A Caller - Poem by Ambrose Bierce
'Why, Goldenson, you're looking very well.'
Said Death as, strolling through the County Jail,
He entered that serene assassin's cell
And hung his hat and coat upon a nail.
'I think that life in this secluded spot
Agrees with men of your trade, does it not?'
'Well, yes,' said Goldenson, 'I can't complain:
Life anywhere-provided it is mine-
Agrees with me; but I observe with pain
That still the people murmur and repine.
It hurts their sense of harmony, no doubt,
To see a persecuted man grow stout.'
'O no, 'tis not your growing stout,' said Death,
'Which makes these malcontents complain and scold
They like you to be, somehow, scant of breath.
What they object to is your growing old.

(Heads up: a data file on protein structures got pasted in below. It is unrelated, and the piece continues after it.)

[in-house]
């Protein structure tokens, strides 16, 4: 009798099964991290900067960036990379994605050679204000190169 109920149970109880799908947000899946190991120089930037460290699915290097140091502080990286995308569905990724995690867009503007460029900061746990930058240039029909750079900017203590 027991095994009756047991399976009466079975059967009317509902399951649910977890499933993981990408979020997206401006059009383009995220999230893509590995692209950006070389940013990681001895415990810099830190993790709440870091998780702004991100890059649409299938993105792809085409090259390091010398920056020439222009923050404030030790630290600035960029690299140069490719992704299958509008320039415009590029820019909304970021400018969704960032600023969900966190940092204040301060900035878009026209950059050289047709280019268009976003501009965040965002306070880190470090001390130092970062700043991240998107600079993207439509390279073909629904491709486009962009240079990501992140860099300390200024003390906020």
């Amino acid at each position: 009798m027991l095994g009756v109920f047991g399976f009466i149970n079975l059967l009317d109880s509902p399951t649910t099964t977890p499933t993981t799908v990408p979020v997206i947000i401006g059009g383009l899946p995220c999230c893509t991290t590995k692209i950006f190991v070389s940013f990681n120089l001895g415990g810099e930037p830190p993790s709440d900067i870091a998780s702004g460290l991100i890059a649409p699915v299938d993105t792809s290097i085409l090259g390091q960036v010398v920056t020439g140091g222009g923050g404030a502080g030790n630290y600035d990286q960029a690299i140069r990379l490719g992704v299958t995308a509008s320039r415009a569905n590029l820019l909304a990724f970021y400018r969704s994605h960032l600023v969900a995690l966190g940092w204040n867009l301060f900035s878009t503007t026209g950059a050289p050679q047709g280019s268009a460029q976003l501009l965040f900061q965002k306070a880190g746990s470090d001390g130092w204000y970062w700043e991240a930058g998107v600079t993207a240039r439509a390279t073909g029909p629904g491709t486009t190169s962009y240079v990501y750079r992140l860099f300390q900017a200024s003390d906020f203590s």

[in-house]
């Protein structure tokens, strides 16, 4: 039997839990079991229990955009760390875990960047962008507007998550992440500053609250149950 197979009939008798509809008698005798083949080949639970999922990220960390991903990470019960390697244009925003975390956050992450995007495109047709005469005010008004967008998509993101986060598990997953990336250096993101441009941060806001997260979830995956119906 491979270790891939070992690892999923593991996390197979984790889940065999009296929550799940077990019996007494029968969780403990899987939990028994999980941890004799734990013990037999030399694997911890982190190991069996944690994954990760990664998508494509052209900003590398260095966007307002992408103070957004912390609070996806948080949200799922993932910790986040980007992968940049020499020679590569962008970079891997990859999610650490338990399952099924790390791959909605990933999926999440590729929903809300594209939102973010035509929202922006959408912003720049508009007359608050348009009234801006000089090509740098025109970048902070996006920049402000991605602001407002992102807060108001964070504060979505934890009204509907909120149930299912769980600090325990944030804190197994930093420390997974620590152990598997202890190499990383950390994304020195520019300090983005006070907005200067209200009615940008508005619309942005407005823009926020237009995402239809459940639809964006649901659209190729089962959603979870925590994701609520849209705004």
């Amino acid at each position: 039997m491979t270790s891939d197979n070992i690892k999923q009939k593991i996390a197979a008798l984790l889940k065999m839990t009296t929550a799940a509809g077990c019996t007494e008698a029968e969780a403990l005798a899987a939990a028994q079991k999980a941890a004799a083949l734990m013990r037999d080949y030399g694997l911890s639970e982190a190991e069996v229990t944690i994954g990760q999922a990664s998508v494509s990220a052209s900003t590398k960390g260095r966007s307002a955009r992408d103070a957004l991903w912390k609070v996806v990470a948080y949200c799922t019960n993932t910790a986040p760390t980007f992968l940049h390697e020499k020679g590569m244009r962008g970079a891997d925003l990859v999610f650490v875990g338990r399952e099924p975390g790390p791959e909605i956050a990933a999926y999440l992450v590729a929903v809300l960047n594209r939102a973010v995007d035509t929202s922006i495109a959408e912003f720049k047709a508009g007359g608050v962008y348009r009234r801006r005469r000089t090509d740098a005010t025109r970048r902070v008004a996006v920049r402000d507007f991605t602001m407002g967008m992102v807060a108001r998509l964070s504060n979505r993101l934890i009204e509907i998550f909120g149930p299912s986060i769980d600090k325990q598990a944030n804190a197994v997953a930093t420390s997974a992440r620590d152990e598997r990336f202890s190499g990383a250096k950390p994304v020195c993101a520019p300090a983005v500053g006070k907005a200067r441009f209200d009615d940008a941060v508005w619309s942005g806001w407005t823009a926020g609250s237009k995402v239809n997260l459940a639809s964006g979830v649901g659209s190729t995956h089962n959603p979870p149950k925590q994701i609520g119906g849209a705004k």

And-though indifferent to lean or fat
I don't myself entirely favor _that_.'
With brows that met above the orbs beneath,
And nose that like a soaring hawk appeared,
And lifted lip, uncovering his teeth,
The Mamikellikiller coldly sneered:
'O, so you don't! Well, how will you assuage
Your spongy passion for the blood of age?'
Death with a clattering convulsion, drew
His coat on, hatted his unmeated pow,
Unbarred the door and, stepping partly through,
Turned and made answer: 'I will _show_ you how.
I'm going to the Bench you call Supreme
And tap the old women who sit there and dream.'
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